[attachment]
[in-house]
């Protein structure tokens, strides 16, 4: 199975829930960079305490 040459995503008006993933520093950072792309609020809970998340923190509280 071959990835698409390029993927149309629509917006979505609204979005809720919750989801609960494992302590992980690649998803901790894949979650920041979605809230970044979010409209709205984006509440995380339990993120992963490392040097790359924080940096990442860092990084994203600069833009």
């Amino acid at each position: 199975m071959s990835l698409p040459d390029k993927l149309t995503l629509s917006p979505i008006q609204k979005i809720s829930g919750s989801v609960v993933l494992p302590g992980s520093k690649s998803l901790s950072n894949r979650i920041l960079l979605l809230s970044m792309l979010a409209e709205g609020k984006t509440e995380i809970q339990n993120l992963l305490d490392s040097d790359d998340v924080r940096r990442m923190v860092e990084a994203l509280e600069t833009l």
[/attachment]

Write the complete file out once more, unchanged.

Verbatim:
[in-house]
């Protein structure tokens, strides 16, 4: 199975829930960079305490 040459995503008006993933520093950072792309609020809970998340923190509280 071959990835698409390029993927149309629509917006979505609204979005809720919750989801609960494992302590992980690649998803901790894949979650920041979605809230970044979010409209709205984006509440995380339990993120992963490392040097790359924080940096990442860092990084994203600069833009």
């Amino acid at each position: 199975m071959s990835l698409p040459d390029k993927l149309t995503l629509s917006p979505i008006q609204k979005i809720s829930g919750s989801v609960v993933l494992p302590g992980s520093k690649s998803l901790s950072n894949r979650i920041l960079l979605l809230s970044m792309l979010a409209e709205g609020k984006t509440e995380i809970q339990n993120l992963l305490d490392s040097d790359d998340v924080r940096r990442m923190v860092e990084a994203l509280e600069t833009l």